Derek Burney was assigned to negotiate for the Canadians. After months of meetings in Ottawa and Washington, he and his American counterpart had a breakthrough. 

“If we were living side by side as neighbors,” Burney said, “if I wanted to cut across your lawn, you wouldn’t mind letting me do that provided I ask you up front, right? And we both agreed that was the kernel of a solution.”

Neither side changed their legal position. But in 1988, the two countries agreed that the US would always ask permission before sending icebreakers through the Northwest Passage. And the Canadians would always give it.

“As simple as that may sound to you, the issue has completely died away,” Burney said.

As ice melts and traffic increases, an agreement between neighbors may not be enough

“The 1988 Arctic cooperation agreement was a stroke of diplomatic genius, in that that agreement essentially allowed the two countries to agree to disagree,” said Michael Byers, an Arctic expert and professor of international law at the University of British Columbia in Vancouver.

“The issue today, however, is that in 1988, no one had any idea as to the future impact of climate change on the Arctic sea ice.”

Ice melt means the Northwest Passage can be navigated now not just by icebreakers, but by cruise ships, cargo ships and adventure travelers.

In 1988, 11 ships traveled in the passage. In 2016, 47 did, according to data from the Canadian Coast Guard.

This summer marks the second sailing of the Crystal Serenity, a 68,000-ton luxury cruise ship carrying roughly 1,700 passengers and crew.

The number of ships navigating the collection of routes that make up the Northwest Passage is still tiny when compared to global ship traffic, but it’s only likely to increase.

International shippers and the Chinese government are eyeing the passage as a lucrative potential shortcut for routes from Europe to Asia. It would shave 5,500 miles off a route using the Panama Canal.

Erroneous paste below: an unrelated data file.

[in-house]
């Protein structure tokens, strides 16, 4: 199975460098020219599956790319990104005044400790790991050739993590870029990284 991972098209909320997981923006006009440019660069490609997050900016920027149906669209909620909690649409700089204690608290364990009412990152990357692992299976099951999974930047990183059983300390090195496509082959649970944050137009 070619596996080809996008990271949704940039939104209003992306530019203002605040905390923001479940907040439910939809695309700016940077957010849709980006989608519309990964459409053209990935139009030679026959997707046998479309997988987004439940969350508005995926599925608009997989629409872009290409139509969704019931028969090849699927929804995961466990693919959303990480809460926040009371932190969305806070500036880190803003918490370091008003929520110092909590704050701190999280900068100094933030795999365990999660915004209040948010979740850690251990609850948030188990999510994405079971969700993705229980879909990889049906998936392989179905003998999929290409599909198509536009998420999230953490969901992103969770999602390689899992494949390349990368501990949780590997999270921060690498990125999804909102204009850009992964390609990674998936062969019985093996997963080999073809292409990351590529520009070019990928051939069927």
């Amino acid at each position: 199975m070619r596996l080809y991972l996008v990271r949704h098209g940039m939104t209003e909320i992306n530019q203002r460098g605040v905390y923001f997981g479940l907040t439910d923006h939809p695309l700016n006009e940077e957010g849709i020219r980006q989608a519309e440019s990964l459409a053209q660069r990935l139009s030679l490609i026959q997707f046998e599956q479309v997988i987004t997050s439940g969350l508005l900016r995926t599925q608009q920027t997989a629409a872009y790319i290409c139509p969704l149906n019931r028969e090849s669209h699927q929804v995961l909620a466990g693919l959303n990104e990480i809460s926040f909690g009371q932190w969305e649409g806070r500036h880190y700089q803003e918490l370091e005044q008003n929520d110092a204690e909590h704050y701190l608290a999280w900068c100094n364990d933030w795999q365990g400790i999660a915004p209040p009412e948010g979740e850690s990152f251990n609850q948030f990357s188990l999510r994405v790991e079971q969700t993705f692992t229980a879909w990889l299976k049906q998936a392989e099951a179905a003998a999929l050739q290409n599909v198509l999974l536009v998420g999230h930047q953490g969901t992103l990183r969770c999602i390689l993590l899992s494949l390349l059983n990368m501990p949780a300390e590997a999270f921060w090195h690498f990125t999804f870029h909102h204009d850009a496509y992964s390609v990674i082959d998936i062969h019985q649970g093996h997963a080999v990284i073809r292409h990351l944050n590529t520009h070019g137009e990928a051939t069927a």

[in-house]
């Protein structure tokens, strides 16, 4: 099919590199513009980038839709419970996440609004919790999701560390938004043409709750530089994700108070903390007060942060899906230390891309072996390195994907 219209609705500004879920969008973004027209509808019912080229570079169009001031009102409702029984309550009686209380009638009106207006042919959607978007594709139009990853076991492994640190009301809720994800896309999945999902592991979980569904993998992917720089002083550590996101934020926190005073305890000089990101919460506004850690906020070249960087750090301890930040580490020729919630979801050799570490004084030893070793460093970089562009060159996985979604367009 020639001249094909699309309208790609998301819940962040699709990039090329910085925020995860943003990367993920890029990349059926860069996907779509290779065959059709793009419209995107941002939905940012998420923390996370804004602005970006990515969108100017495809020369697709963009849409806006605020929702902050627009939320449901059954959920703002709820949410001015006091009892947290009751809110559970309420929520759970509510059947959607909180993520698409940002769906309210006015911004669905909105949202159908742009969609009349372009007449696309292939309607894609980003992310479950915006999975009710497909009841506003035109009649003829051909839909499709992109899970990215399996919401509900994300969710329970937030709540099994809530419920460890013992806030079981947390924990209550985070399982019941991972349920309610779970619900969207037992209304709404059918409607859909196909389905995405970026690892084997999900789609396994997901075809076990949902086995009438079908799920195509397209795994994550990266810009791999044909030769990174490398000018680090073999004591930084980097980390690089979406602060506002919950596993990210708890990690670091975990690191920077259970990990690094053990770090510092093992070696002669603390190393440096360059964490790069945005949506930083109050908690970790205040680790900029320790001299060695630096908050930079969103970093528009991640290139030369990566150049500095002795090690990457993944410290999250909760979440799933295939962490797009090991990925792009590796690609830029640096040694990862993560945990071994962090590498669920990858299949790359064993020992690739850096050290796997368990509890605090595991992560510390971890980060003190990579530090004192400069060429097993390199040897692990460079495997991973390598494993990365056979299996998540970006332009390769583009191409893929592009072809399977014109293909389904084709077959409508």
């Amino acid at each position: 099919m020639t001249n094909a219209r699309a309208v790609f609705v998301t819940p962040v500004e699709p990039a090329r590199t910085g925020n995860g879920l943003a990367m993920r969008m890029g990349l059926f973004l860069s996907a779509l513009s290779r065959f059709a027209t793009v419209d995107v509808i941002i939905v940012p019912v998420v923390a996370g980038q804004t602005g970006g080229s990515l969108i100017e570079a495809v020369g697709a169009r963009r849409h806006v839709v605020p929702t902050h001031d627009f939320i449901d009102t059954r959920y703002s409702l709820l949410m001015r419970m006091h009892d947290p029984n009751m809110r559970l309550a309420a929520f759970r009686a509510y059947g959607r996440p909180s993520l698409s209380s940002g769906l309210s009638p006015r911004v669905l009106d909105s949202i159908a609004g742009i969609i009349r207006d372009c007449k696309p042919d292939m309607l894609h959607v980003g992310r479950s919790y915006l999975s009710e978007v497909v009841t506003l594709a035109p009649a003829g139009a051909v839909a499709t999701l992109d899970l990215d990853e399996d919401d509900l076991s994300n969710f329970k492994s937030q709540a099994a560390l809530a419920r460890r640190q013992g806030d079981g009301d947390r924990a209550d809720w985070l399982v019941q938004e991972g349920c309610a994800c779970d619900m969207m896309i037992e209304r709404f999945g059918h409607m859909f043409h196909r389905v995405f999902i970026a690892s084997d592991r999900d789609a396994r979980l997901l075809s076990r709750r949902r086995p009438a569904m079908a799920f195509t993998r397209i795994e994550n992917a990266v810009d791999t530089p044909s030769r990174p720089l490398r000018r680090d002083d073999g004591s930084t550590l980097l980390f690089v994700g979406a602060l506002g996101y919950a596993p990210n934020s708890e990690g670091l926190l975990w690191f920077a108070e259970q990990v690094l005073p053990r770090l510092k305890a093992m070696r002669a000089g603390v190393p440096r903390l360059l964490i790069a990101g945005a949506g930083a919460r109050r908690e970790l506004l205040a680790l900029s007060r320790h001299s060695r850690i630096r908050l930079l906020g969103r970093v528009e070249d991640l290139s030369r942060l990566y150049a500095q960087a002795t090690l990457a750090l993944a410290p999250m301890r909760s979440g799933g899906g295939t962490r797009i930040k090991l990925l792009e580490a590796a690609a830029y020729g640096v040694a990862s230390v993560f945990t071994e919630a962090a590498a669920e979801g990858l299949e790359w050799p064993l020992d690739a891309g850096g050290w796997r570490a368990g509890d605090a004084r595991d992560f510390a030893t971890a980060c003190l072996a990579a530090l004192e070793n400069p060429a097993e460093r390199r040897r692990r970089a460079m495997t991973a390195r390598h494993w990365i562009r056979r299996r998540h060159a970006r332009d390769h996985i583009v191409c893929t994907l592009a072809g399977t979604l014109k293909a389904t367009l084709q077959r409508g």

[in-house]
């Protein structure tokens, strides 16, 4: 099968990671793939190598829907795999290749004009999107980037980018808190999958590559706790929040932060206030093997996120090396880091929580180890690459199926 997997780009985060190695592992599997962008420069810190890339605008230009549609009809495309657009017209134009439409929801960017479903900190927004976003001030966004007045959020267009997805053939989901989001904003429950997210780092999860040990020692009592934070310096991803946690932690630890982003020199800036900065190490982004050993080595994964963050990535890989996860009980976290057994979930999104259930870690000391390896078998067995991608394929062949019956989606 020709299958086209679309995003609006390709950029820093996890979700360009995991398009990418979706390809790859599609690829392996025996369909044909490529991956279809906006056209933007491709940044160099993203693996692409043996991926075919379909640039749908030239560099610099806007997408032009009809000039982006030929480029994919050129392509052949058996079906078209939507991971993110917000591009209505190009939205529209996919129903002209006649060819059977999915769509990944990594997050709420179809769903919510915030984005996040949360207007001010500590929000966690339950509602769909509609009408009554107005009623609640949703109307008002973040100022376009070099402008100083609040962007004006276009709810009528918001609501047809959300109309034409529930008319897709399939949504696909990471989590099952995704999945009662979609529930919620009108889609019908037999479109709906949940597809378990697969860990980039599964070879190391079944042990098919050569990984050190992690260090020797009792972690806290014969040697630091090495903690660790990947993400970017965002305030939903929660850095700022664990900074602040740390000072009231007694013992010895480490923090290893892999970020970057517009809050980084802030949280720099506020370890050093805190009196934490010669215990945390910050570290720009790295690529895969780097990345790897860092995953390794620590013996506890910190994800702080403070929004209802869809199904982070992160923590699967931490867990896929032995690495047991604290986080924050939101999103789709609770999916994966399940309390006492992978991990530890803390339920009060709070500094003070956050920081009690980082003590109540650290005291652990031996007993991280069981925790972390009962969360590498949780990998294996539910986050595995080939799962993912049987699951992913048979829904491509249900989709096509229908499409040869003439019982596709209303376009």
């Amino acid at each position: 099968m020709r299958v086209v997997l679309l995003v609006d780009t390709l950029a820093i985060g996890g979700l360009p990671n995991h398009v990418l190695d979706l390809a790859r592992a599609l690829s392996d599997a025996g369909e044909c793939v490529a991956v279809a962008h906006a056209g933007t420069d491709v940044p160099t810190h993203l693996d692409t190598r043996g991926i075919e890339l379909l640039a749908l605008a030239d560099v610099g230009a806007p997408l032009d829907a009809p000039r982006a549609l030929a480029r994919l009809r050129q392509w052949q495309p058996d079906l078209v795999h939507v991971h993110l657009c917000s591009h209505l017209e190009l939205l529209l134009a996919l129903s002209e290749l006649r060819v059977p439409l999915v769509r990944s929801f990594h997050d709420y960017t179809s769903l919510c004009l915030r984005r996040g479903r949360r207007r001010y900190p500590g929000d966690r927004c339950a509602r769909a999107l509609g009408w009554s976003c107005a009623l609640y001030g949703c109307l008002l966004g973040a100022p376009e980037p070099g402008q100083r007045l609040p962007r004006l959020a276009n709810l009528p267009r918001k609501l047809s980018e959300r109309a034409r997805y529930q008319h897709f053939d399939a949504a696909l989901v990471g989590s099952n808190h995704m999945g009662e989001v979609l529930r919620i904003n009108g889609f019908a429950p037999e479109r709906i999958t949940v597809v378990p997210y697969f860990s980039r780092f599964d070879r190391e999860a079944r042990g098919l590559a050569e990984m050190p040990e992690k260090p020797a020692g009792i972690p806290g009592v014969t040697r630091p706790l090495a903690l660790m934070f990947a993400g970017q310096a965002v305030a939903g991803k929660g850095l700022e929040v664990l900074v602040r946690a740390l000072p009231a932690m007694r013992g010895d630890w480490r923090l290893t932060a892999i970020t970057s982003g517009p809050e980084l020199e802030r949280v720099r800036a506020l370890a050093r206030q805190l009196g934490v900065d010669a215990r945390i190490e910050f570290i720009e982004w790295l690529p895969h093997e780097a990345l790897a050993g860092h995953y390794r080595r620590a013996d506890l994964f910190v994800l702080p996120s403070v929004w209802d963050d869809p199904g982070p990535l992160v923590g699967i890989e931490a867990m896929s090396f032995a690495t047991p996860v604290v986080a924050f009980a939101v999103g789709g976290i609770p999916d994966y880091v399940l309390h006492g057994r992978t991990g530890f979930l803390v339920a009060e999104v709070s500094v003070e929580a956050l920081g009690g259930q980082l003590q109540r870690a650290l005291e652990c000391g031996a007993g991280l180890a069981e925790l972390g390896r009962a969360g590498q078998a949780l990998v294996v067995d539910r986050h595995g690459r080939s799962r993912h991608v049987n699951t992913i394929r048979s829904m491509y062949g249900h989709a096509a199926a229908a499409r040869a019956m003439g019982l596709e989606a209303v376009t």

“It really changes the whole dynamic of shipping,” said Jared Vineyard, with the freight company Universal Cargo.  

Increased traffic brings with it an increased risk of a collision or oil spill in one of the hardest places on Earth to stage a rescue or cleanup.

Scott Highleyman, an Arctic expert with the Ocean Conservancy, said neither the US nor Canada is prepared for this influx.  

“They don’t have enough icebreaking capacity, they don’t have enough emergency responders, they haven’t set out safe shipping corridors and kind of mapped those out,” Highleyman said.

They’re working on some of those issues together, and Highleyman says on an operational level, the US and Canada cooperate smoothly on Arctic issues.

Last year, the US and Canada jointly announced that they would develop safe shipping corridors through the Northwest Passage.  

The US even advises its ships to follow Canada’s strict environmental rules when traveling through the passage.   

But Michael Byers argues this neighborly goodwill won’t be enough forever. 

“US vessels are not the problem,” Byers said.

The problem, Byers argues, is that foreign vessels could take the view that the Northwest Passage is an international strait, consistent with the US position, “and therefore [say they] don’t need to comply with Canada’s strict standards on ship safety, on the kind of ice strengthening that might be required for a vessel.”

Rogue, unprepared ships aren’t attempting the Northwest Passage just yet. Sea ice cover still makes the routes too dangerous for most types of vessels.

But Byers argues it’s essential for the law to keep up with climate change so melting ice doesn’t bring other problems.

Like oil tankers that can’t withstand an encounter with an iceberg.